In Russia, commercial fishing of beluga in the Volga-Caspian basin has been banned since 2000, and sturgeon and stellate sturgeon since 2005. By 2011-14, the same measures were introduced in Azerbaijan, Kazakhstan, Iran and Turkmenistan. In 2014, at the summit of the Caspian states, a unanimous decision was taken to ban large-scale fishing of sturgeon, a moratorium that is extended every year. Individual countries now report on which actions they have taken to release sturgeon fry to replenish the population and set quotas for sturgeon fishing and black caviar production.
But for the wild sturgeon population, the damage was already done. Farida Alekperova, a representative of the Ministry of Ecology and Natural Resources of Azerbaijan, said that sturgeon numbers in the Caspian had decreased almost tenfold since the 1990s. Currently, Alekperova said, the only way to preserve their natural populations is through artificial reproduction at sturgeon fish hatcheries and the release of fry into natural reservoirs.
In the Caspian basin, four Azerbaijani fish farms engage in the artificial reproduction of sturgeon, but in the Russian Federation and Iran. These four hatcheries, operating in Khilli, Shirvan, Kura and Ust-Kura, annually release about 8-9 million fry into the Caspian Sea. In total, since 2001, Azerbaijan has released 190 million sturgeon fry into the Caspian Sea.
For Azerbaijan’s residents, the era of affordable caviar is long over. A 113-gram jar of black caviar in Baku will set you back at least $100. No more than 250 grams of black caviar per person can be exported from Azerbaijan. It’s now a heavily regulated luxury sold only in specialized stores. It’s even rarer abroad: the U.S. stopped imports of beluga caviar from the Caspian in 2005 due to fears that overfishing was driving the species to near extinction.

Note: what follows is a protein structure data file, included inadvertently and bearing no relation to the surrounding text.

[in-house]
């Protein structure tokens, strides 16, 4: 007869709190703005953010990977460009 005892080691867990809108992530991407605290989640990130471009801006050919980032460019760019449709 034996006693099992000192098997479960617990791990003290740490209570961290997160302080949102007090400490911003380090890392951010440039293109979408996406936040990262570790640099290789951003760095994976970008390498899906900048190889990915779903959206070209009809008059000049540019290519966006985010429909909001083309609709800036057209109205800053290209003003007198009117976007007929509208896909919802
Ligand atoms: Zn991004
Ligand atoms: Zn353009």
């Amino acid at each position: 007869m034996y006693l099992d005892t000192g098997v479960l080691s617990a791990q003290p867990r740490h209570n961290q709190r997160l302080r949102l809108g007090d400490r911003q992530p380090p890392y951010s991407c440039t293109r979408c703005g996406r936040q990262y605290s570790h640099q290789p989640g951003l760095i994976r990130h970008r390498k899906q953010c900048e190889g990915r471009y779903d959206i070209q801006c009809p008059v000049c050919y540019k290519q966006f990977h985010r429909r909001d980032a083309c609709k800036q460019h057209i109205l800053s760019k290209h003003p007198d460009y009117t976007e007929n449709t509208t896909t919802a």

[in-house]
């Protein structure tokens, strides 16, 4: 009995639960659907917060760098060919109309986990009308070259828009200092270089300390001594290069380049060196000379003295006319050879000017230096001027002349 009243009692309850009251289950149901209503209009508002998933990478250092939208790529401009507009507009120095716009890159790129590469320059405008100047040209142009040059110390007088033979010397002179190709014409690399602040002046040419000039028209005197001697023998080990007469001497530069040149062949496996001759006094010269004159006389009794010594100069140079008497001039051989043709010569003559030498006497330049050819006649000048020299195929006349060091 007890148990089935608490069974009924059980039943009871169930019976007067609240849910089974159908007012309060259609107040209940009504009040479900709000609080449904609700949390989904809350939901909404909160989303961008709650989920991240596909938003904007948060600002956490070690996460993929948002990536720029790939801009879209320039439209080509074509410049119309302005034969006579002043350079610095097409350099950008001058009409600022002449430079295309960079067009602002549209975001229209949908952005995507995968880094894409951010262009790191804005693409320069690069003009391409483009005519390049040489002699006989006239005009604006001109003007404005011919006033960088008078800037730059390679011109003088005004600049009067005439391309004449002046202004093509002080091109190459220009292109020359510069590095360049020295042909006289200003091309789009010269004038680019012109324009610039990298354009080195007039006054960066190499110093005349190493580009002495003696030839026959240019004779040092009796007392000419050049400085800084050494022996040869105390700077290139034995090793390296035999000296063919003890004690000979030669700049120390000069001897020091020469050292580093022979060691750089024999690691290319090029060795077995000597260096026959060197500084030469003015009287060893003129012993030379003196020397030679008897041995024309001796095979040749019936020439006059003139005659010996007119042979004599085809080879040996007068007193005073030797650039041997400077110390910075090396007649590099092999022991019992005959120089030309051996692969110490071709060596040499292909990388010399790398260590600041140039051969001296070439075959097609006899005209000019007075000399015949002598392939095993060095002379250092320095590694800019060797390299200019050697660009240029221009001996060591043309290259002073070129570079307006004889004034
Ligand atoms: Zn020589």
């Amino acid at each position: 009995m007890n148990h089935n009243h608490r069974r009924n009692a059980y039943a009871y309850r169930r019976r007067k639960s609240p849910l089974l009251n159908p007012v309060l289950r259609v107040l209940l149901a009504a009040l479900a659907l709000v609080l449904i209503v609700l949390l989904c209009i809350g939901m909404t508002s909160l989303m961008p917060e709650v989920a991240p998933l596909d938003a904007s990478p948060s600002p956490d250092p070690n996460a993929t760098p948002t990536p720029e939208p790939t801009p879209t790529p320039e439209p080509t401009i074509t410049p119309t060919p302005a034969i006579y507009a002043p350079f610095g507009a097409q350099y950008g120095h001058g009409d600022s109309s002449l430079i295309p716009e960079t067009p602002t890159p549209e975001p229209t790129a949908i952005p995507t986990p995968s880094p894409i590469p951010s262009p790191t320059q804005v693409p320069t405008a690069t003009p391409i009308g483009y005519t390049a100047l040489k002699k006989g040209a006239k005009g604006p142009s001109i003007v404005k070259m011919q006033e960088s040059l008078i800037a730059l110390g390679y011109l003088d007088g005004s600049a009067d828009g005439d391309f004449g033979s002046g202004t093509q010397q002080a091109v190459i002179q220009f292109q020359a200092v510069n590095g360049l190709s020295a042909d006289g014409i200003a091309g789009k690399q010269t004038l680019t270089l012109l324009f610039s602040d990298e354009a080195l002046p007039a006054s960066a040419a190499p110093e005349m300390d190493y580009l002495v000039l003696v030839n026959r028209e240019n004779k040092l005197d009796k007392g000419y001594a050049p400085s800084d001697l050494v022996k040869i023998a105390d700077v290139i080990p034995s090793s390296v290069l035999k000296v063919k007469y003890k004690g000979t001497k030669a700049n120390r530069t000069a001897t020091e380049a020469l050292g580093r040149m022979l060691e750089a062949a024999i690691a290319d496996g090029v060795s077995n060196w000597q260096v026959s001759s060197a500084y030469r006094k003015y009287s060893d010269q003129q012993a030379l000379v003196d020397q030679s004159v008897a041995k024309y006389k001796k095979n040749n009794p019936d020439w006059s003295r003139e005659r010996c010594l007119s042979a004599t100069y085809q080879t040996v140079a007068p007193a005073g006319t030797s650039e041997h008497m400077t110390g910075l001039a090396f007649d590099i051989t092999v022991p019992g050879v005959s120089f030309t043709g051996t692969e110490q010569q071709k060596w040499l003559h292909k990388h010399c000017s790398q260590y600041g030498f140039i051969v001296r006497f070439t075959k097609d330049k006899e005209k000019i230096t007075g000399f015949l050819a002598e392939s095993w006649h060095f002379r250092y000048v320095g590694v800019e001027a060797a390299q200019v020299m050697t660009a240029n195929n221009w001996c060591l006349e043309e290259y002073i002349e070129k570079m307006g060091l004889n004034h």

In the caviar boutique Baku Caviar, situated in the old fortress near the Maiden Tower, staff tell the Tribune that the official caviar production in Azerbaijan dates back to 1954 when the first sturgeon breeding plant was built in the Neftechala region of the country.
“In Soviet times, this caviar was supplied to the Kremlin, and one of the most famous admirers of this particular caviar was Sir Winston Churchill,” an employee of Baku Caviar said.
Caviar still has its place in politics. Black caviar is still used by some officials Caspian as an effective bribe for foreign politicians, a process Westerners soon coined “caviar diplomacy.”
With farmed caviar gaining in popularity, a new player such as China soon dominated both production and consumption. According to the European Fisheries and Aquaculture Marketing Observatory report, Chinese fish farmers already export 150 tonnes of caviar per year, a rapid growth that’s intensified international competition over the past decade. Chinese company Kaluga Queen is now the largest caviar producer globally, responsible for one-third of world caviar production.
For the Caspian, the golden age of caviar has long passed.